IUC says Bon Voyage to Redwood
MANDEVILLE, Manchester — Tributes flowed as the International University of the Caribbean (IUC) said farewell, a week ago, to outgoing associate vice-president Stanley St John Redwood.
Redwood, former president of the Senate and a son of St Elizabeth, is migrating to Canada with his family.
A citation read at the function hailed him for his "deep and abiding love" for St Elizabeth and for his drive in helping to build IUC centres in Santa Cruz, St Elizabeth; Kellits, Clarendon; Old Harbour, St Catherine; Albert Town, Trelawny and Darliston, Westmoreland.
"... (He) grasps at every opportunity to enhance its growth and development," the citation said of his commitment to St Elizabeth.
"He was therefore instrumental in allowing the university to acquire The Education Centre (TEC), which initiated the birth of the IUC TECH programmes and the growth of the Santa Cruz Community Campus, forcing its removal from Hayles Plaza to its current location at Ledgister Plaza," said IUC vice-president of Research and Publication Jane Dodman, reading from the citation.
A trained Moravian minister, Redwood started as a staff tutor in 1996 training and supervising student pastors at the College for Leadership and Theological Development (formerly Institute for Theological and Leadership Development). Over the years, he served in different teaching capacities, including part-time lecturer in psychology, counselling and theological courses in the South Middlesex region, regional dean and assistant vice-president.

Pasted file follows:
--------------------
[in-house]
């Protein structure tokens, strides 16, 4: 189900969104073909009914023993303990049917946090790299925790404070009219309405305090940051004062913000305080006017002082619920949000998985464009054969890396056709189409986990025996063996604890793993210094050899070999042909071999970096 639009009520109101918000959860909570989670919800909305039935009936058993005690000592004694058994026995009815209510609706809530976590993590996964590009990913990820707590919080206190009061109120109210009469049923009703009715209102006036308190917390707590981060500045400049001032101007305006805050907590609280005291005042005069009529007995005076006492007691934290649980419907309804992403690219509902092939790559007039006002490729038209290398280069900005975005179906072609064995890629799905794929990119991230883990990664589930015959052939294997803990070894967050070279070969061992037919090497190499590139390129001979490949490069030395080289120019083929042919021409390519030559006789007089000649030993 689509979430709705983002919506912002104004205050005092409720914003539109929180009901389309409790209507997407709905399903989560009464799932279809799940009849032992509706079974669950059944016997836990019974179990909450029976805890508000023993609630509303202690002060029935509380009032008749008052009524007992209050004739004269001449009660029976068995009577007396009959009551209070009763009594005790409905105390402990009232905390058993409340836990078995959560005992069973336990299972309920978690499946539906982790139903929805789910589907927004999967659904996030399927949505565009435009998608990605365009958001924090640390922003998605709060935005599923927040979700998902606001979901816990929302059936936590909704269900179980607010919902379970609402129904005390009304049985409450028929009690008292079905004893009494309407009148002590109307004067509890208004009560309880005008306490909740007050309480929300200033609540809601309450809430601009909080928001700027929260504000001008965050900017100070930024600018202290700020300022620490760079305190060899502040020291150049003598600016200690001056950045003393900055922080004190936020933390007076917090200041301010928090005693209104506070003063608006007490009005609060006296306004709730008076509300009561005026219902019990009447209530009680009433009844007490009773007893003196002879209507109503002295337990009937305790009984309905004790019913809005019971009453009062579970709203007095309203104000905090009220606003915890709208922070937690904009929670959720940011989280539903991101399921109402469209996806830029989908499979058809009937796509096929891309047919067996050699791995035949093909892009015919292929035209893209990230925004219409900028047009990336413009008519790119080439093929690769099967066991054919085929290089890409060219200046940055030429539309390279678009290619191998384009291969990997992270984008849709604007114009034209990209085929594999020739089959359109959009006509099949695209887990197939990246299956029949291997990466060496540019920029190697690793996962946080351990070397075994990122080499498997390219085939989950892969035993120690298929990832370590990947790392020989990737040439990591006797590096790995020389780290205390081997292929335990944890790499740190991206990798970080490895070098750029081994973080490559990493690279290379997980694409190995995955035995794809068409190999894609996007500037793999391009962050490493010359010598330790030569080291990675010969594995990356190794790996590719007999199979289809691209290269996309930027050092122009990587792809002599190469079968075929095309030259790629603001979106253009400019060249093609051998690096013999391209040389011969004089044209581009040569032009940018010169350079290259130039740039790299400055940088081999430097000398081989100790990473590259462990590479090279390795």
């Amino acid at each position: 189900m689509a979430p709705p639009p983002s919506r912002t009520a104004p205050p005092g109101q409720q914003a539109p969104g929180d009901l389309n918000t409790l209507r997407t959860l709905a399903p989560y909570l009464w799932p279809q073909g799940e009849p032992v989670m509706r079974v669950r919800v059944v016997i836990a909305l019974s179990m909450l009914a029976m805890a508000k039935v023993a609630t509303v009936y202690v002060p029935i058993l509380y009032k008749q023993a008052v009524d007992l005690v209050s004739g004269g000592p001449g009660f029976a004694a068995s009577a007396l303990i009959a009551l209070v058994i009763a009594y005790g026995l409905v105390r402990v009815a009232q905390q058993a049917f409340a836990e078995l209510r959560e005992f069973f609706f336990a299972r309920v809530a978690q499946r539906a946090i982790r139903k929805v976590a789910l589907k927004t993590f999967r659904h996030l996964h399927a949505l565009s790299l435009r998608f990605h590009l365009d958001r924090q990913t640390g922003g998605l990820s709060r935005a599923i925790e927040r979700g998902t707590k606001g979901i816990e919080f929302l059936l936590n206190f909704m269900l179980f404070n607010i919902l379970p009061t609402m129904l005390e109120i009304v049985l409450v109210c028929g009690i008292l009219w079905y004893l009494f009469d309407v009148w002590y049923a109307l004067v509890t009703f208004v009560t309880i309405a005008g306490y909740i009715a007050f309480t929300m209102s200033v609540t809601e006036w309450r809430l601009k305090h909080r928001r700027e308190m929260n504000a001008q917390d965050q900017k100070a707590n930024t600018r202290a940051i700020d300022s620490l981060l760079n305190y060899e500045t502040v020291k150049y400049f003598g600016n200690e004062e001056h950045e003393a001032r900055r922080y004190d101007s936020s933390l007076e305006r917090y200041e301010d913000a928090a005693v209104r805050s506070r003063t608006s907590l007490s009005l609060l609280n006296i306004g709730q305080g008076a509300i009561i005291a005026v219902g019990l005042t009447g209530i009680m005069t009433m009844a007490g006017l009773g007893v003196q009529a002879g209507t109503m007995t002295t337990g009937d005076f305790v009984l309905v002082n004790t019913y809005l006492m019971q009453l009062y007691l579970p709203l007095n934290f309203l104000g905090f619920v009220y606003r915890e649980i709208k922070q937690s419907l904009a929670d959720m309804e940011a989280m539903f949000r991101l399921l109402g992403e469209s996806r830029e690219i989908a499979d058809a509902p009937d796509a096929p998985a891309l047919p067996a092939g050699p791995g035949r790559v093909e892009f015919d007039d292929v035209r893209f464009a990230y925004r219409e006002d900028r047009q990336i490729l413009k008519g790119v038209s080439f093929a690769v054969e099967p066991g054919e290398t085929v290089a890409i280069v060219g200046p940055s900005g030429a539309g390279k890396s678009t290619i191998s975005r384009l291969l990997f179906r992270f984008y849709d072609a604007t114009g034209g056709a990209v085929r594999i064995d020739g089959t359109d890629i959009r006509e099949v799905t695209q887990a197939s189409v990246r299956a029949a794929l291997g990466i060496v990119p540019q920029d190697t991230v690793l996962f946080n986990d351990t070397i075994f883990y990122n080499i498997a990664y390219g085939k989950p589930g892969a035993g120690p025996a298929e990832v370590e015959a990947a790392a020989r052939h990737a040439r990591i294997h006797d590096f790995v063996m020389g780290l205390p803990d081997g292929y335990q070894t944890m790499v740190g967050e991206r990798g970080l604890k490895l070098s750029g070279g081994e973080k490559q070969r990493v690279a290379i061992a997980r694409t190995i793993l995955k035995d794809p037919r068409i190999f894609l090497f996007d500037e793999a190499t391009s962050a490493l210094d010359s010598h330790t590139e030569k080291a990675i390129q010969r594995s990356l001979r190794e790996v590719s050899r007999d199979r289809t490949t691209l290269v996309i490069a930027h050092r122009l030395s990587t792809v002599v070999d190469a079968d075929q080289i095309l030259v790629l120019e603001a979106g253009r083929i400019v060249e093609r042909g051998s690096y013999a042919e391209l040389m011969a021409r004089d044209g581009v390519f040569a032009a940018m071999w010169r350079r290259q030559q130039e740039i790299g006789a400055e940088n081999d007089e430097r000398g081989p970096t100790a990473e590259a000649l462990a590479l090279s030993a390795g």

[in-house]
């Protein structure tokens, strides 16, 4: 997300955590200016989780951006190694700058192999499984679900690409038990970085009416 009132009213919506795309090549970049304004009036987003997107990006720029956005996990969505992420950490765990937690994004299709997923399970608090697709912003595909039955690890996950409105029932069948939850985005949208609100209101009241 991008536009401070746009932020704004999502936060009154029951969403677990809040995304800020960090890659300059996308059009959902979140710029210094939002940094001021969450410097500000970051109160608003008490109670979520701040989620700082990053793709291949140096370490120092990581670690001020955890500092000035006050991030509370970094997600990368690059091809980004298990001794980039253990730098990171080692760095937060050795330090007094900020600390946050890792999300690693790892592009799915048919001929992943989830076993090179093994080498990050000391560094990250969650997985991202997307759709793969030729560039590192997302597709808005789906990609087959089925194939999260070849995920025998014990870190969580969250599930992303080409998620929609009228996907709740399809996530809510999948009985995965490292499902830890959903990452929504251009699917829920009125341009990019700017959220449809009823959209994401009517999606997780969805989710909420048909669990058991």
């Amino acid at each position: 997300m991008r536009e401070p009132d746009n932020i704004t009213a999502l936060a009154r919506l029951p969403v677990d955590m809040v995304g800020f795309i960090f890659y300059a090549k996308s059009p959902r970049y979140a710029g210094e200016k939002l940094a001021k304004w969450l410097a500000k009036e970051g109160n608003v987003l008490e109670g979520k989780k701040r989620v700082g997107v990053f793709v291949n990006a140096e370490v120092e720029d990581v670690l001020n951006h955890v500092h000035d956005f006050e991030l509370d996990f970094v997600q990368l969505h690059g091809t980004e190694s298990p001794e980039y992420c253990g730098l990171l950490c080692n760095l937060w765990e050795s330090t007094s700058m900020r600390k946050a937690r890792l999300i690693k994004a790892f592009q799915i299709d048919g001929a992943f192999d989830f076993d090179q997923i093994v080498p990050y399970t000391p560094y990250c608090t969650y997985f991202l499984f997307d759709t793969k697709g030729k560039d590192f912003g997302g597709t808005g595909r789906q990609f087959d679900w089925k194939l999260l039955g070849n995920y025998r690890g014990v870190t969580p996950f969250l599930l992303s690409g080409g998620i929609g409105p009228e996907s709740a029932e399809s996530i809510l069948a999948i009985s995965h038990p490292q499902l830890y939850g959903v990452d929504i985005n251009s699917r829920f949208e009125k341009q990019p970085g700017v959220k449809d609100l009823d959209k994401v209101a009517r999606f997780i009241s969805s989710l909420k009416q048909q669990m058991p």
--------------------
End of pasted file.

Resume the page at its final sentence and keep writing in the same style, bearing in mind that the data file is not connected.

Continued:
The citation said Redwood's full-time tenure at the IUC began in 2005 and was "marked by rapid growth, expansion and camaraderie". He assumed the associate vice-president position in 2012.
Referring to IUC Santa Cruz as "my baby", Redwood urged the staff to ensure that it continues to grow.
"Let me know how I can support it from afar," he said.
Senator Wensworth Skeffery, who recently joined with Senate colleagues in Parliament to say farewell to Redwood as president, noted that with the availability of modern technology, the latter would be "just a stone's throw away" and could continue to make his contribution to parliamentary matters.
"The global world is just a click of a button; you are still here. You can still make your contribution... Feel free to always send that email on national issues," he said.
North West Manchester Member of Parliament Mikael Phillips said that Redwood was "a good son of Jamaica" and would be a good ambassador in Canada.
"Even though he ran twice in the general election and was not successful, he never gave up on his Jamaican people or politics...," he said.
Redwood, representing the People's National Party (PNP), was beaten by the Jamaica Labour Party's JC Hutchinson for the North West St Elizabeth seat in 2002. In 2007 he lost to the JLP's Dr Christopher Tufton in South West St Elizabeth.
"The decision that you have taken (to leave) will come back with great rewards," said Mayor of Mandeville Brenda Ramsay, who described Redwood as "principled" and a "great thinker".
An emotional Redwood told the audience that the weeks leading up to his departure — scheduled for today — have been "really hard". The evening, which was dubbed one of "friendship, food and merriment", was also shared by two of his five children — Karisanne and Kara.
IUC was founded by the United Church in Jamaica and the Cayman Islands. It consists of the College of Leadership and Theological Development and the Mel Nathan College. According to the institution's website Mel Nathan College began operation in September 2004 as the tertiary arm of the Mel Nathan Institute for Development and Social Research (MNI). MNI, in a "mission-focussed" way, is said to have operated as the human and community development agency of the United Church in Jamaica and the Cayman Islands since 1978.